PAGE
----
Alternative schools have been synonymous with curriculum centered on vocational training with the primary purpose of preparing students for working class employment. This research project analyzed one program currently in use at an alternative high school in San Diego: Garfield High School’s ACCESS program, which focuses on college preparation. The study examined the structure, curriculum and pedagogy behind the implementation of the program, using qualitative data in the form of interviews and onsite observation. Detailed interviews of administrators, counselors, teachers and students provided insight into the actual nature and impact of the program, and the challenges in successful implementation. This research contributes to the literature on alternative education by demonstrating that organically constructed programs can effectively promote academically inclined populations amongst students otherwise overlooked by the public school system, without creating tracked populations.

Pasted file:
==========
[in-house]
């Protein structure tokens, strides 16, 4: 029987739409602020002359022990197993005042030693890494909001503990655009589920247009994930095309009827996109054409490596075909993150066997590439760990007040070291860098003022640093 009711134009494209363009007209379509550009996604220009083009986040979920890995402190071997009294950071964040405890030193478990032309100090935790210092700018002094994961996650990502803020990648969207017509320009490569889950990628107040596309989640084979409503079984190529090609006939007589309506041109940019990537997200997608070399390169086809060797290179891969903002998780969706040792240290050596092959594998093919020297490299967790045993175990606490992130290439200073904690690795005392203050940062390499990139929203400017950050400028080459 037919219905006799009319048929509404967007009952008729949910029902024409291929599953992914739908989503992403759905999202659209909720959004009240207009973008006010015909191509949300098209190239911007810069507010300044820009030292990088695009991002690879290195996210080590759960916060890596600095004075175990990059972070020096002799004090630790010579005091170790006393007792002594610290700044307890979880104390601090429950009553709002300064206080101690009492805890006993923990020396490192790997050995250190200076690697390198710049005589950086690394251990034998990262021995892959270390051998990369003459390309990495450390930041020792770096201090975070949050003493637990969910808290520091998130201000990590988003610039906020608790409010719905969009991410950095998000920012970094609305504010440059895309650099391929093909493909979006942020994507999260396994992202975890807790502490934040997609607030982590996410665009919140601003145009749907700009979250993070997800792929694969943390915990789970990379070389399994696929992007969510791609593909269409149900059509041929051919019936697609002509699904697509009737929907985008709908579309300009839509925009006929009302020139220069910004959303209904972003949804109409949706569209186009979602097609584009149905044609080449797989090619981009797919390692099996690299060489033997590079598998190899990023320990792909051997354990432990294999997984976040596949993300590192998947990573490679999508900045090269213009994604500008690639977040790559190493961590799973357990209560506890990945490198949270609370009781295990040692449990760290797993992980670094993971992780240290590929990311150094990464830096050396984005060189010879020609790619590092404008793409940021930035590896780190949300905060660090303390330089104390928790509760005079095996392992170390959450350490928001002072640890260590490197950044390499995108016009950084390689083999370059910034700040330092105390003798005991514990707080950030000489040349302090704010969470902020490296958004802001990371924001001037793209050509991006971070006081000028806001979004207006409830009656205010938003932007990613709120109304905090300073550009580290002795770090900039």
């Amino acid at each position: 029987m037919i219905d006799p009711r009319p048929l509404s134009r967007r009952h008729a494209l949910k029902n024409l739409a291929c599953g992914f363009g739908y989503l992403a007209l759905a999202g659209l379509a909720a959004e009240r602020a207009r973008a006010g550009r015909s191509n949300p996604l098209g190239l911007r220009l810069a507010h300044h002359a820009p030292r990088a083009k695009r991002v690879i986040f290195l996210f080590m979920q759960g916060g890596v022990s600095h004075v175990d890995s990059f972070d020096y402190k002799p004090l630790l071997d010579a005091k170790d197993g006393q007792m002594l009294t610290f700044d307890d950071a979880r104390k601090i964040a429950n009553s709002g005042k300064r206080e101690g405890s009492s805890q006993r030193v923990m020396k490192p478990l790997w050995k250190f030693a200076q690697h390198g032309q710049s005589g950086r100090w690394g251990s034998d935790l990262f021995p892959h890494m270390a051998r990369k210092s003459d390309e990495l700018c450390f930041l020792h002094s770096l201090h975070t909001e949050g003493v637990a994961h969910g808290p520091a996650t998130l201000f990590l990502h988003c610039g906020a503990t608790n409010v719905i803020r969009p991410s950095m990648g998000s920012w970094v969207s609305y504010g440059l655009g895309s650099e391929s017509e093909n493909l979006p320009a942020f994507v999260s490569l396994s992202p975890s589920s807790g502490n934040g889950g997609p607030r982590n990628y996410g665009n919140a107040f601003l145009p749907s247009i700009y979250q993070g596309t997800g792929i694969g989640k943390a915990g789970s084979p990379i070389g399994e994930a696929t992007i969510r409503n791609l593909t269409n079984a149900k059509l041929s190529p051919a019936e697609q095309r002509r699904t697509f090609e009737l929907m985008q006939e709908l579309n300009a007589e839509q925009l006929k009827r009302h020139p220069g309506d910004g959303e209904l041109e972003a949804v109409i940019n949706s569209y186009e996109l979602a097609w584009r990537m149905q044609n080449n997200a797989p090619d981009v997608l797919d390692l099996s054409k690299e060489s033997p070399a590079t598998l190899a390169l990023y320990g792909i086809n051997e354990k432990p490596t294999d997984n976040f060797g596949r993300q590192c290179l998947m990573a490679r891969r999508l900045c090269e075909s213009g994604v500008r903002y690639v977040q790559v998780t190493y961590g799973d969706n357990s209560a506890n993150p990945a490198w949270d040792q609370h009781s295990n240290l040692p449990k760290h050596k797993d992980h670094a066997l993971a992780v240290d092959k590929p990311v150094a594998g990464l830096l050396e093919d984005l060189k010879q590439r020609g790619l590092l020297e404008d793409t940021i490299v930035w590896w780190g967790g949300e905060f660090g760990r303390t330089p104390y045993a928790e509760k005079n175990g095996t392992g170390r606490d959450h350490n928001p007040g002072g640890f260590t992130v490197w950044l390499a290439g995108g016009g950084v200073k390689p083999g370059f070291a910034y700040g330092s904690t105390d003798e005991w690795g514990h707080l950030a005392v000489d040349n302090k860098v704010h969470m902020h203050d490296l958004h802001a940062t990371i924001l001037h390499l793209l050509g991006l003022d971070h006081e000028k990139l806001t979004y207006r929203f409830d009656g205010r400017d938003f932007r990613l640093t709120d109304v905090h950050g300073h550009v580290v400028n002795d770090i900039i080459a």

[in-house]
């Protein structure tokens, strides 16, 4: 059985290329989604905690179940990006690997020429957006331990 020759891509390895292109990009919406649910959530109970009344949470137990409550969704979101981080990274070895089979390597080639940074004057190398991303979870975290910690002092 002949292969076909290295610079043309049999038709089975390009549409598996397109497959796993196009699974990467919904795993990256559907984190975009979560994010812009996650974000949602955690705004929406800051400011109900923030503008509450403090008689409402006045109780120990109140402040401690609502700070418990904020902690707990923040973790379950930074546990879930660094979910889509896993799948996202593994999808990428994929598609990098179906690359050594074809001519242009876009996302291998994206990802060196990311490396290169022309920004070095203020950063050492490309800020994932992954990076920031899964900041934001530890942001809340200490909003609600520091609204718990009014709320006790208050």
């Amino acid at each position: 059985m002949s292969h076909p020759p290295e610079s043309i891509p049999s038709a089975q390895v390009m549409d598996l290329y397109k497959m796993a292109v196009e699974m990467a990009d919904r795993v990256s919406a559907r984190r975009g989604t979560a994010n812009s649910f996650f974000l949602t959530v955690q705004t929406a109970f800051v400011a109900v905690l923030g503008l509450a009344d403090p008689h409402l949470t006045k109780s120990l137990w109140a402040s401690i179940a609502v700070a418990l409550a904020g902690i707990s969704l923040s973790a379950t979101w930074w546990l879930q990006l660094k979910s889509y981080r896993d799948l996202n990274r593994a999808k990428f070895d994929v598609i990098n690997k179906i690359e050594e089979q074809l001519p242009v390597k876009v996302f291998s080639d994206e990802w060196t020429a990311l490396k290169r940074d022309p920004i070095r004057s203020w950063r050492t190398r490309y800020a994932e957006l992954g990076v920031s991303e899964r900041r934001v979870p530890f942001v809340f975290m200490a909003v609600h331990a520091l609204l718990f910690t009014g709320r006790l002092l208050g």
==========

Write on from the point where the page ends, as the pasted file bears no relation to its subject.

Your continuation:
The topic of this postercast is Garfield High School's ACCESS program. The postercast provides a brief overview of the complexities surrounding...
The topic of this postercast is Garfield High School's ACCESS program. The postercast provides a brief overview of the complexities surrounding the tracking argument, along with a brief explanation of ACCESS vs. Tracking.